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‘Reasonable grounds’ to consider charges in fatal Campbell River police shooting: watchdog

Jared Lowndes shot dead in July 2021 in the parking lot of Tim Horton’s
A memorial was set up for Jared Lowndes at the Campbell River Tim Hortons where the incident took place. Photo by Marc Kitteringham / Campbell River Mirror

The Independent Investigations Office (IIO) is asking crown counsel to consider charges against three officers involved in the July 8, 2021 shooting of a Wet’suwet’en man in Campbell River.

A decision is pending regarding a fourth officer involved in the incident.

Jared Lowndes, 38, was killed in a police-involved incident in the parking lot of the Willow Point Tim Hortons in Campbell River. During the incident, a police dog was also killed and the dog’s RCMP handler was injured.

According to a press release from the IIO, at about 5:30 a.m. on July 8, 2021, an officer attempted to check a parked vehicle, a blue Audi. The Audi drove away and there was contact between it and the police vehicle. The officer did not pursue at the time but told other RCMP members of the incident.

Later, at 9 a.m., the police located the vehicle again. Officers stopped the Audi in the Tim Hortons drive thru.

“During the interaction that followed, shots were fired by police, and the man was subsequently pronounced deceased,” the release says.

The IIO is not releasing further details of the interaction, saying it could “prejudice a potential prosecution.”

However, IIO Chief Civilian Director Ronald J. MacDonald determined that “reasonable grounds exist to believe that three officers may have committed offences in relation to various uses of force.”

The IIO is preparing a report to be submitted to BC Prosecution Service for consideration of charges in the coming months.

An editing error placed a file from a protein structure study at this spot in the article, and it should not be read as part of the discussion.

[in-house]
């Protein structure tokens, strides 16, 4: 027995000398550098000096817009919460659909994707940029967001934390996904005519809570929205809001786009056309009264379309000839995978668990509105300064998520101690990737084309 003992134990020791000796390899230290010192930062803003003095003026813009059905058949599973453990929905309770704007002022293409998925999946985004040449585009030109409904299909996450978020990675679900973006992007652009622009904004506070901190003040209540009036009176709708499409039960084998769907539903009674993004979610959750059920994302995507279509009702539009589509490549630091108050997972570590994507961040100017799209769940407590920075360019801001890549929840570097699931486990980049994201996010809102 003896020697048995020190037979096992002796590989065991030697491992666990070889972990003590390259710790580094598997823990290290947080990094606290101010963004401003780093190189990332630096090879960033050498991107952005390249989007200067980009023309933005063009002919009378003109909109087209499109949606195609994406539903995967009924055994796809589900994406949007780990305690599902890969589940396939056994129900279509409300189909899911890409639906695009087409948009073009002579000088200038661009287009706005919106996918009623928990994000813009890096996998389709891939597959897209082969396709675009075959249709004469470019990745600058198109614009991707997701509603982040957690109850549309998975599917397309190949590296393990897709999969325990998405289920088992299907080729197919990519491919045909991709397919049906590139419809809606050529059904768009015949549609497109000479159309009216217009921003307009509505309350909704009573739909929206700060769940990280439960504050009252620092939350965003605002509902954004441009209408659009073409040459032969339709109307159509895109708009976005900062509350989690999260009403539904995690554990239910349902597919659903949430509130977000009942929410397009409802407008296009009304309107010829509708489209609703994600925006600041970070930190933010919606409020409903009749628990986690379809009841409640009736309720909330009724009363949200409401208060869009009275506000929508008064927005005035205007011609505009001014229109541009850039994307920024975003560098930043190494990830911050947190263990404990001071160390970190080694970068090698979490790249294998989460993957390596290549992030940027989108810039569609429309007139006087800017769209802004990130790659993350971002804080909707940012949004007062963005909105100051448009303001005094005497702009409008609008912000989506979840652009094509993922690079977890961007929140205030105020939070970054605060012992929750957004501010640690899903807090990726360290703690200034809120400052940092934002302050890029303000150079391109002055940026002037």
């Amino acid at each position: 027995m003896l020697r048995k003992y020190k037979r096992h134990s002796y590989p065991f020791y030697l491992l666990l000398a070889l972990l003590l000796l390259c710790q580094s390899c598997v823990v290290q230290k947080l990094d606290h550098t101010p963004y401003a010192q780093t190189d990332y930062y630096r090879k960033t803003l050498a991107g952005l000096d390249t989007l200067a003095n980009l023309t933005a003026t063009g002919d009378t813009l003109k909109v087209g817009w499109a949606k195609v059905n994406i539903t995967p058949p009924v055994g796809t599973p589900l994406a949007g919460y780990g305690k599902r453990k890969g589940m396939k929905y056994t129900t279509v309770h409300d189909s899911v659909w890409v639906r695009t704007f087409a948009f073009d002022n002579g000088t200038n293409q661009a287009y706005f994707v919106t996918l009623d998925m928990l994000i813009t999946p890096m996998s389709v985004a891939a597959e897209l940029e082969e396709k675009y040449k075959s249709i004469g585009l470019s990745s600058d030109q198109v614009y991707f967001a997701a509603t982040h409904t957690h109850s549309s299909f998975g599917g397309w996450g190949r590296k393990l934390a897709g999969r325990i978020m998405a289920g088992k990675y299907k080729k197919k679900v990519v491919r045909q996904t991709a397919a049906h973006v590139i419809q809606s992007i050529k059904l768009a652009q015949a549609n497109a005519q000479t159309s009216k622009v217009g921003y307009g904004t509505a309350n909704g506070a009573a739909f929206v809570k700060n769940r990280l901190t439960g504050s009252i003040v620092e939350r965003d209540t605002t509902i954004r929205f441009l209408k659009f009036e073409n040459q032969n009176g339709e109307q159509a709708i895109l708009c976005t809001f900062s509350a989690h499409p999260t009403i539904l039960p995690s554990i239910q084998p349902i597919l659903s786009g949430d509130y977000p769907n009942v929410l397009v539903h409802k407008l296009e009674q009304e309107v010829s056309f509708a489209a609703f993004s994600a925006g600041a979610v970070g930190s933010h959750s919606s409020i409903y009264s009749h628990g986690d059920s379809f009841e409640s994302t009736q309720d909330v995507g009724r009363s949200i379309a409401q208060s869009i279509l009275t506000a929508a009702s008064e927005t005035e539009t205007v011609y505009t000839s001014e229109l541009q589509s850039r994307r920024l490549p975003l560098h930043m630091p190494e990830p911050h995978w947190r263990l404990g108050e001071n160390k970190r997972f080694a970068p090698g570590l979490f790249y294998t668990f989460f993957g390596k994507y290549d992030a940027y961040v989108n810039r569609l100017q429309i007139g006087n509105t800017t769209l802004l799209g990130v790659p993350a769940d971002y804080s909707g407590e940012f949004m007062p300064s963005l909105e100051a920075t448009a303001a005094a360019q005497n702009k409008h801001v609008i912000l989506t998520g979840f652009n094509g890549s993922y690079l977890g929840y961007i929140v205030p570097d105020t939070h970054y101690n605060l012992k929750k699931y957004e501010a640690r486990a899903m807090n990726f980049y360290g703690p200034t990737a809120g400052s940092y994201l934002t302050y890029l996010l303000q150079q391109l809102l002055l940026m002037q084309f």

From there, the BC Prosecution Service can approve charges if they are “satisfied that there is a substantial likelihood of conviction based on the evidence gathered by the IIO, and that prosecution be required in the public interest.”

Lowndes’ family and the Pivot Legal Society held a press conference in Vancouver at 4 p.m. after being informed of the IIO’s decision by Chief Civilian Director Ronald MacDonald.

“This is the beginning of a fight that’s going to last a long time,” said Laura Holland, Lowndes’ mother at the conference. “It’s time to stop killing us. We are people too.”

During the conference, Holland and supporters pledged to continue putting pressure on the crown in regards to this matter and future violence towards Indigenous, Black and other racialized groups in Canada.

“It is time for police officers to be held accountable for the unnecessary use of force that too often results in the death of Indigenous community members,” said a release from Pivot. “In the 16 months since Jared’s death, there have been 74 reported incidents of in-custody deaths in B.C. alone.”

The IIO’s 2021-2022 annual report, which comes out at the end of March each year, says “Indigenous Peoples are over-represented in IIO investigations,” representing 28 per cent of people who self-identified their ethnicity, though Indigenous Peoples only represent six per cent of the province’s population.

“We will not stop making noise until this racist system is reversed,” said Meenakshi Mannoe from the Pivot Legal Society. “This IIO decision is not the same as Justice for Jared… but this brings us one step closer to denouncing this racist system.”

In 2021-2022, there were 12 cases referred to crown counsel for consideration of charges. That number has risen from six in 2019-2020, to eight the following year to 12 this year.

RELATED: Family of slain Indigenous man confront RCMP in Campbell River

Probe of fatal shooting of Wet’suwet’en man in Campbell River needs Indigenous oversight: First Nation leaders

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Marc Kitteringham

About the Author: Marc Kitteringham

I joined Black press in early 2020, writing about the environment, housing, local government and more.
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